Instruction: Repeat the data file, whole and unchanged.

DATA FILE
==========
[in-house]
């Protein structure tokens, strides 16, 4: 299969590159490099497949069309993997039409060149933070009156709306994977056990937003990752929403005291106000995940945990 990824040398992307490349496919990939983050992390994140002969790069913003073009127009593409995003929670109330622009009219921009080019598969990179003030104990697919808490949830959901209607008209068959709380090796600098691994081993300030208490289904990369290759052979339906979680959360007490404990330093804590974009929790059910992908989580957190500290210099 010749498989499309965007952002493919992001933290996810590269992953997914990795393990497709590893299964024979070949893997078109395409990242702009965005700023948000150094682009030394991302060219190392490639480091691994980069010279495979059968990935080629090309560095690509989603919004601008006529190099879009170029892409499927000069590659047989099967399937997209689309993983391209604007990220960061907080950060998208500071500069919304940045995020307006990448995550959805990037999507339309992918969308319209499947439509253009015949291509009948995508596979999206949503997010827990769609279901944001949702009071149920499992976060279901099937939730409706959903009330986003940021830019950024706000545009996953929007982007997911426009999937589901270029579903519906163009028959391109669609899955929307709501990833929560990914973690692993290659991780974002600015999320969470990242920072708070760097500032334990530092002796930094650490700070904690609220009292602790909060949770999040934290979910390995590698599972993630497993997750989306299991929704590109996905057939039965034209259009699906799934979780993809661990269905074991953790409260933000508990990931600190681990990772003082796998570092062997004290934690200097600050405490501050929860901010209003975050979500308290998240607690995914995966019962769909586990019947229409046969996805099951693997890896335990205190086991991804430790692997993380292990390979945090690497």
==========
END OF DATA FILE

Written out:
[in-house]
């Protein structure tokens, strides 16, 4: 299969590159490099497949069309993997039409060149933070009156709306994977056990937003990752929403005291106000995940945990 990824040398992307490349496919990939983050992390994140002969790069913003073009127009593409995003929670109330622009009219921009080019598969990179003030104990697919808490949830959901209607008209068959709380090796600098691994081993300030208490289904990369290759052979339906979680959360007490404990330093804590974009929790059910992908989580957190500290210099 010749498989499309965007952002493919992001933290996810590269992953997914990795393990497709590893299964024979070949893997078109395409990242702009965005700023948000150094682009030394991302060219190392490639480091691994980069010279495979059968990935080629090309560095690509989603919004601008006529190099879009170029892409499927000069590659047989099967399937997209689309993983391209604007990220960061907080950060998208500071500069919304940045995020307006990448995550959805990037999507339309992918969308319209499947439509253009015949291509009948995508596979999206949503997010827990769609279901944001949702009071149920499992976060279901099937939730409706959903009330986003940021830019950024706000545009996953929007982007997911426009999937589901270029579903519906163009028959391109669609899955929307709501990833929560990914973690692993290659991780974002600015999320969470990242920072708070760097500032334990530092002796930094650490700070904690609220009292602790909060949770999040934290979910390995590698599972993630497993997750989306299991929704590109996905057939039965034209259009699906799934979780993809661990269905074991953790409260933000508990990931600190681990990772003082796998570092062997004290934690200097600050405490501050929860901010209003975050979500308290998240607690995914995966019962769909586990019947229409046969996805099951693997890896335990205190086991991804430790692997993380292990390979945090690497």